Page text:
A UCC 2019 policy paper titled “Strengthening Canada Ukraine Defence and Security Relations” notes “…Ukraine is the front line of our defence against Kremlin aggression” and calls for removal of Russia from the SWIFT payments system and Ukraine’s admission into NATO. The removal of Russia from SWIFT has now happened. The possibility of Ukraine’s admission into NATO remains a central issue in the war.

In the period of January and February, as tensions rose between Ukraine and Russia, Canada was a protagonist for measures to escalate tensions. At the end of January a take note debate was held in Parliament. Preceding it the UCC presented its briefing package to MPs. If one reads the Hansard of the debate what is striking is the similar language used by MPs to frame the situation as the need to confront Russia and the need to escalate measures against Russian through sanctions, providing more military aid to Ukraine and re-committing to Canada’s training mission in Ukraine.

So the relationship is pervasive and it has conditioned Canadian policy to the extent that Canada can not represent any other position than that of confrontation. In a webinar hosted jointly by the UCC and Liberal MPs representing the prairies both Ministers Joly and Freeland appeared alongside leading functionaries of the UCC. The webinar was called ‘Canada’s Role in Protecting Ukraine’. It was in late January at a time when diplomacy still had the possibility of averting war. As Minister Joly had just returned from a diplomatic mission to Europe – one that did not see her meet her Russian counterpart – you would have expected that she could have spoken about diplomatic initiatives. However, she made only passing reference to the Minsk Agreements. In the webinar both Joly and Freeland emphasized the need for hard power and confronting Russia. Chrystia Freeland spoke about Ukraine as the ‘battleground between authoritarianism and democracy’. Freeland was to emphasize this and her pride in Canada’s supply of lethal aid to Ukraine at the UCC rally in Toronto last Sunday.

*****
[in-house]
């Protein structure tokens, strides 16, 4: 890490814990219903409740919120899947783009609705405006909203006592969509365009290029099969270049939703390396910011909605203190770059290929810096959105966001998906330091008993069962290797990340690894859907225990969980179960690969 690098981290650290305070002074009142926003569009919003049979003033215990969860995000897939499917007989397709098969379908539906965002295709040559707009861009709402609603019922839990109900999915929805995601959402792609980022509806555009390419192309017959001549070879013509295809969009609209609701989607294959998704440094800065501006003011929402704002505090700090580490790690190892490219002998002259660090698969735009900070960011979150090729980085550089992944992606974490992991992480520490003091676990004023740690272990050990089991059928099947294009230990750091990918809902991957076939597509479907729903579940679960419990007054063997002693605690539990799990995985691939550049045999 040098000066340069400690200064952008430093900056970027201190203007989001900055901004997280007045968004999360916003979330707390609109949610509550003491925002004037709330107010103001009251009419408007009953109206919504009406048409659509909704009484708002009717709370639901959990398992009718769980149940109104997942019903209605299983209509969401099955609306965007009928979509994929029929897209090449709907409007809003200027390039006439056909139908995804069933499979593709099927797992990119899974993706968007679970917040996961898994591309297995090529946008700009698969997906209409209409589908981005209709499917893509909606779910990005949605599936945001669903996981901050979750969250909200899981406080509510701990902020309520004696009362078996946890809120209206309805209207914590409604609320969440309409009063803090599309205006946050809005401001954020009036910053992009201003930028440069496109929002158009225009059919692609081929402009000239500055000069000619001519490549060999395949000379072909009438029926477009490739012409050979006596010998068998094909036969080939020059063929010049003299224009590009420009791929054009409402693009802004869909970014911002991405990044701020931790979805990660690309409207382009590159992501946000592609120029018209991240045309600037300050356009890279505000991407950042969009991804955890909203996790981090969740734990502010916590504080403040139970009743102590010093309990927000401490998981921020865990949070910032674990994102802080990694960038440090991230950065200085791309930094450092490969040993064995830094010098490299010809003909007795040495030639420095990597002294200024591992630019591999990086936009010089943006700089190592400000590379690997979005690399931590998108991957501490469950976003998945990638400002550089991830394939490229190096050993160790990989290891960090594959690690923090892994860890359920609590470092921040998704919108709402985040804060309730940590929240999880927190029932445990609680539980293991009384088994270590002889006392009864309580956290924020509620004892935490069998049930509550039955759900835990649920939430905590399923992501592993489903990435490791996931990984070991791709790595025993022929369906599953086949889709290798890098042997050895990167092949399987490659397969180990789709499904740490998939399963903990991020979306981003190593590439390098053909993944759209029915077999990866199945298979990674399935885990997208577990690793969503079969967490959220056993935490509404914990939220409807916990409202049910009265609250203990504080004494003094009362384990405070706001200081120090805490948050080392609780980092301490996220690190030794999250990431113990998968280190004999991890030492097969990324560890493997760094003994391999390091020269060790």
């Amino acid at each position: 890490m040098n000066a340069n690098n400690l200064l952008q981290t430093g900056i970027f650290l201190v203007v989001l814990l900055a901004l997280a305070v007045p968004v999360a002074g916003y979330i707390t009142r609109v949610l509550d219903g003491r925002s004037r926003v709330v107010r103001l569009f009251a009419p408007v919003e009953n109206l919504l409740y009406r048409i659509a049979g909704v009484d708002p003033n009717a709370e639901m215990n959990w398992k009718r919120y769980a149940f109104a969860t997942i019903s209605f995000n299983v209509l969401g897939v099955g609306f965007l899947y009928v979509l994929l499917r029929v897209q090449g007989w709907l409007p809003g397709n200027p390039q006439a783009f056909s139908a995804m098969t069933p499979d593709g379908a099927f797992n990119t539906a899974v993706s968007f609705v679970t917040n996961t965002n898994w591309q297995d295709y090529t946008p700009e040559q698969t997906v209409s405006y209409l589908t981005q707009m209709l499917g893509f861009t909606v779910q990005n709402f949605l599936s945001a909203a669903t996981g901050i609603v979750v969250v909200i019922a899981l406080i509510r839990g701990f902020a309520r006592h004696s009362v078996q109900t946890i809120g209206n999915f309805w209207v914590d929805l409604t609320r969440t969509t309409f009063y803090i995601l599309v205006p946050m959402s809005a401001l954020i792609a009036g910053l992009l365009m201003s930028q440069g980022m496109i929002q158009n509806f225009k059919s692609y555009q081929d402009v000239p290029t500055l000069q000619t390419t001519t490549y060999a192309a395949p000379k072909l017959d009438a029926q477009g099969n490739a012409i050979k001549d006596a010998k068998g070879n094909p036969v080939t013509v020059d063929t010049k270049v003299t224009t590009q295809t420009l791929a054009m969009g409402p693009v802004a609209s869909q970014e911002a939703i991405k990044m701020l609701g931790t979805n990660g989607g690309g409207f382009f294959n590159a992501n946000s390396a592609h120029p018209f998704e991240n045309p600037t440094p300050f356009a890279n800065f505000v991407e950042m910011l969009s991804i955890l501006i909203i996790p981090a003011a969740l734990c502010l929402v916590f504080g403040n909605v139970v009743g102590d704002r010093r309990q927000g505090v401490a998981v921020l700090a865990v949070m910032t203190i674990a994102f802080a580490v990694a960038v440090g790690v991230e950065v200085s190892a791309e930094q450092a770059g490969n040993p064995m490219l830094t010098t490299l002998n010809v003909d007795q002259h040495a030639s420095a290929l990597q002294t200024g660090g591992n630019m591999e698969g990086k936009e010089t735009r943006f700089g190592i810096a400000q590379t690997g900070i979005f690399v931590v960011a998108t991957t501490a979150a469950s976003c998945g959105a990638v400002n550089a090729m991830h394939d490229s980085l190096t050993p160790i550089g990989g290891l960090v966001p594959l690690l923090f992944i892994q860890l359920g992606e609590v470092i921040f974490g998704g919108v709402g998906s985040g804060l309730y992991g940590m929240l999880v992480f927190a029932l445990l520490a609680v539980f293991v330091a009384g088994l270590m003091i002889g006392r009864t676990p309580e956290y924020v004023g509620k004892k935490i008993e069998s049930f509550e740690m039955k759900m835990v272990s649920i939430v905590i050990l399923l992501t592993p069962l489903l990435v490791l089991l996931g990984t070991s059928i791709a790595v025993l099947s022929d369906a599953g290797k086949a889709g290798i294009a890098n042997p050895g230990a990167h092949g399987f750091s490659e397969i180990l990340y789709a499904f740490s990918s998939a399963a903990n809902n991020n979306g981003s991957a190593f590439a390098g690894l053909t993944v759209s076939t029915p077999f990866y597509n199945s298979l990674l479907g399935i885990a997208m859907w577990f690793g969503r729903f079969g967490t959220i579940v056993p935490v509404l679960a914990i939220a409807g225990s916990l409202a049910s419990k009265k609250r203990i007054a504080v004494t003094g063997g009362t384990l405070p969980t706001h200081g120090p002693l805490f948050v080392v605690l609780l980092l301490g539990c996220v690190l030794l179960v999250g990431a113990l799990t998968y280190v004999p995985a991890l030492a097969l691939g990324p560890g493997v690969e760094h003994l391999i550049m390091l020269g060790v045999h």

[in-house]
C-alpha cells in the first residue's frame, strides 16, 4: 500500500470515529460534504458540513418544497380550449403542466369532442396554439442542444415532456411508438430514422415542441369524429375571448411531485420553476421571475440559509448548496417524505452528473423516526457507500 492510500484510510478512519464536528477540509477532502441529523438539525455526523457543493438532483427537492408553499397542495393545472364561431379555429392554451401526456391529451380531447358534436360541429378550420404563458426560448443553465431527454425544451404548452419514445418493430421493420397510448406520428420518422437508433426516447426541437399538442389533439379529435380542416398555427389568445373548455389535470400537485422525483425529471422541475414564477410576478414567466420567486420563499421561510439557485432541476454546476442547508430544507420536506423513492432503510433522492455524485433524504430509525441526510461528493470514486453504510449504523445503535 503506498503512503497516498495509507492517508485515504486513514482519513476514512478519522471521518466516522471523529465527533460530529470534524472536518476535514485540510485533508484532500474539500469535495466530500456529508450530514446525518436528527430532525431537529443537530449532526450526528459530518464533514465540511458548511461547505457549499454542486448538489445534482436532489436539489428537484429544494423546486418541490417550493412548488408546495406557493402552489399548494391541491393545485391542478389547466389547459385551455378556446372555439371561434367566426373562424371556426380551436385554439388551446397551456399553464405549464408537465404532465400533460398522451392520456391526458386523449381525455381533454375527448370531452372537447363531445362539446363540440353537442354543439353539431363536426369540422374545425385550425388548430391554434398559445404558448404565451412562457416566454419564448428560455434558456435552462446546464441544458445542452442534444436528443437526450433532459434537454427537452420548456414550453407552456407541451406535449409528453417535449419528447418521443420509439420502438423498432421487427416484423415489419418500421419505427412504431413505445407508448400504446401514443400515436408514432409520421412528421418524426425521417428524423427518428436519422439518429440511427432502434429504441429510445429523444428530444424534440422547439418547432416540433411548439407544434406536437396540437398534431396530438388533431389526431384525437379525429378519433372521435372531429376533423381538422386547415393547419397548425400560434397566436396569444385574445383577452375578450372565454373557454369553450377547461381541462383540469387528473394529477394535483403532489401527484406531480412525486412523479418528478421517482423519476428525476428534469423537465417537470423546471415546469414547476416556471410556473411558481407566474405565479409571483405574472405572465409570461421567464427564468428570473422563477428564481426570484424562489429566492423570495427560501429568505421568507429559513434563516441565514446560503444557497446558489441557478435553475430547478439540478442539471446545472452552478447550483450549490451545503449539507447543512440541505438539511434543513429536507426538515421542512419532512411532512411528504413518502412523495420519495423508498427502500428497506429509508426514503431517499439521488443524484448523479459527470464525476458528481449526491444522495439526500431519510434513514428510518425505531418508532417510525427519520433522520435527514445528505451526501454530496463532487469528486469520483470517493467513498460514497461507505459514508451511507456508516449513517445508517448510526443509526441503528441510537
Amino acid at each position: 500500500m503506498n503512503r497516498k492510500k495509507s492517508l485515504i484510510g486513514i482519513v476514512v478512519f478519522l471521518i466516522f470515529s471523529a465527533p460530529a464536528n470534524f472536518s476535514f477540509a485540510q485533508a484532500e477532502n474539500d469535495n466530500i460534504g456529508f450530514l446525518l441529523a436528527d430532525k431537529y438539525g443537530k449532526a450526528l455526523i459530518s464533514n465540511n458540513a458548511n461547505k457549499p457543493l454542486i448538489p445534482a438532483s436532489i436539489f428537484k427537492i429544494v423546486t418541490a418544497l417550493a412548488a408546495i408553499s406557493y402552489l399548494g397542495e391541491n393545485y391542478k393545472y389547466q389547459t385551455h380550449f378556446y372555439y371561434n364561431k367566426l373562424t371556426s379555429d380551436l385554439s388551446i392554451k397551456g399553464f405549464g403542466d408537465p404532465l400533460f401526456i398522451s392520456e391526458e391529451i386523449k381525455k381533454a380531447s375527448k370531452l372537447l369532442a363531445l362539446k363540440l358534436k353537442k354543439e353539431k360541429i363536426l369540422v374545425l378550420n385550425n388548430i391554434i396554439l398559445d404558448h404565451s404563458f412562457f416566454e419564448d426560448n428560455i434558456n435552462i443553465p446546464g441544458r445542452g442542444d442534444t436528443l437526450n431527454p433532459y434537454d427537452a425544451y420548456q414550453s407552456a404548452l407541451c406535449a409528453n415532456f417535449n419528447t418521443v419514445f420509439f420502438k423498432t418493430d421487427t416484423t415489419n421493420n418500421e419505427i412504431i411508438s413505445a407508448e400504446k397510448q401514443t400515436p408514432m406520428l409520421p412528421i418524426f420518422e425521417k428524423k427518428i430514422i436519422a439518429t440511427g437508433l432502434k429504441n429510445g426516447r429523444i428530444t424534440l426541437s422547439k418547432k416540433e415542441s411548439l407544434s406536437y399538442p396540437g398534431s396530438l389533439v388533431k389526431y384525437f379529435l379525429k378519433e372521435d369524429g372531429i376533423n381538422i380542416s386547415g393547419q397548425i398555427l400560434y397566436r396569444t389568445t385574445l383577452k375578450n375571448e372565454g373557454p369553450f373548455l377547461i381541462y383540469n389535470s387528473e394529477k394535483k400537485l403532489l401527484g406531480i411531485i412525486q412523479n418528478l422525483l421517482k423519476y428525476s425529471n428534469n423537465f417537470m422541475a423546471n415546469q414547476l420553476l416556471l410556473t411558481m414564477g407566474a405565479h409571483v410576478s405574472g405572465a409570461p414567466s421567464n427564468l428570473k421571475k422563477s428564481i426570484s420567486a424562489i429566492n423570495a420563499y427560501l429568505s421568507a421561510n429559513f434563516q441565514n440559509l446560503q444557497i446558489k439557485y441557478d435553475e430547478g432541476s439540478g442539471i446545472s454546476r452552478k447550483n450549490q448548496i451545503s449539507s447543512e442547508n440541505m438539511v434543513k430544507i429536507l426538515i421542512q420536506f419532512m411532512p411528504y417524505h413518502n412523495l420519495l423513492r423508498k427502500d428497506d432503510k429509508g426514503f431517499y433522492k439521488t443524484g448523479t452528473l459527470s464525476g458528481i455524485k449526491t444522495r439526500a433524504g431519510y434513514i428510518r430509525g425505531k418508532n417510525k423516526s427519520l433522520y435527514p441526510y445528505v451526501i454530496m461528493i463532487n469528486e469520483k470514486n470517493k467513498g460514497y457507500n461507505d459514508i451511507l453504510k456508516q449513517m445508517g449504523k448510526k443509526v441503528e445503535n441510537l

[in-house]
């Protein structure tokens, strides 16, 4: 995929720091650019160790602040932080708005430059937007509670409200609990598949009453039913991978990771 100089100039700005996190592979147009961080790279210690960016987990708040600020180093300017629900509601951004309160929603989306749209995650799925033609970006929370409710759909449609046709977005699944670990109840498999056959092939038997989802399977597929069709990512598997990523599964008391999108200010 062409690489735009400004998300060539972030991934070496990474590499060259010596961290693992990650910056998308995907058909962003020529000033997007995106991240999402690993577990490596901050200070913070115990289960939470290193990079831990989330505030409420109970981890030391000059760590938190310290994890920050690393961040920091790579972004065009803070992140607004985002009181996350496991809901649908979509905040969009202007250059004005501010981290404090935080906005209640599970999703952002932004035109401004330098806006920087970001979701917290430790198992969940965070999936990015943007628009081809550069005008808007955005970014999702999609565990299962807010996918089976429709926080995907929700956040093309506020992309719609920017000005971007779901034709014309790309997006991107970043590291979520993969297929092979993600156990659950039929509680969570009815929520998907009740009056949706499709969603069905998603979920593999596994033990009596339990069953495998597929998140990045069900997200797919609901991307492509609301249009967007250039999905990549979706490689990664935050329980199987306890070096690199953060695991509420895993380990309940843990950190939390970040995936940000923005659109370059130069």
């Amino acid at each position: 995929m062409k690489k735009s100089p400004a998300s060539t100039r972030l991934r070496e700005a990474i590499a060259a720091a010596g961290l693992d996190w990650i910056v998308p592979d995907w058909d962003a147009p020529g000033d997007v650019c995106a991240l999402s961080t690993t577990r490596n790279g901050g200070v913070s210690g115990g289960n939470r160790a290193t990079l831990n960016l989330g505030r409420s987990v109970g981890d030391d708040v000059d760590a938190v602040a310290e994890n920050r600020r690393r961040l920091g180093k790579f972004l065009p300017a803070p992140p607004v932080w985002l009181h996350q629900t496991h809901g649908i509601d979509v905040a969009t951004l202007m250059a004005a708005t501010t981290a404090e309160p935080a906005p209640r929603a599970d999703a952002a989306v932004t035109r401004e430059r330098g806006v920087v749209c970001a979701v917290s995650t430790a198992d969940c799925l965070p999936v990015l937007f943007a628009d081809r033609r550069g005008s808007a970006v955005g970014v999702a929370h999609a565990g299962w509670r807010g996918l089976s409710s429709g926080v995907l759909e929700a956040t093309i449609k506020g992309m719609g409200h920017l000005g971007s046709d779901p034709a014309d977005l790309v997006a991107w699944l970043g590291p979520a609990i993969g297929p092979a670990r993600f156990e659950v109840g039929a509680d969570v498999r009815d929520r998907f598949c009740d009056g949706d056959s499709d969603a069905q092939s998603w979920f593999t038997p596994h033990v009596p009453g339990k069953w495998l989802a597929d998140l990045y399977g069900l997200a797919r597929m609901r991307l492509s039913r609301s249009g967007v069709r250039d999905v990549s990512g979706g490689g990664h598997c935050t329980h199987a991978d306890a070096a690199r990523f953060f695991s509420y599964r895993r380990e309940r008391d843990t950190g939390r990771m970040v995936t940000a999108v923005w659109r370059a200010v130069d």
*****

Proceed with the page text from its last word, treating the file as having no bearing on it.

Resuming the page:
In conclusion I believe there was an opportunity to avert this war. It required diplomacy and lessening of tensions. Canada and others undercut the diplomacy by escalating tensions and giving no space for dialogue. In hindsight it is as if there was a timetable to bring things to a boiling point. I look forward to the anti-war rallies planned for Sunday. We must change the course of what is happening. We must stop this war and the devastation it is bringing. We must avert the danger it poses of engulfing all humanity.

Glenn Michalchuk is the chair or Peace Alliance Winnipeg and national vice president of the Association of United Ukrainian Canadians. This article is based on his introductory remarks to a webinar sponsored by the Canadian Foreign Policy Institute entitled “Cutting through the Spin: Russia’s invasion, NATO’s provocation and Canada’s complicity” held on March 4, 2022.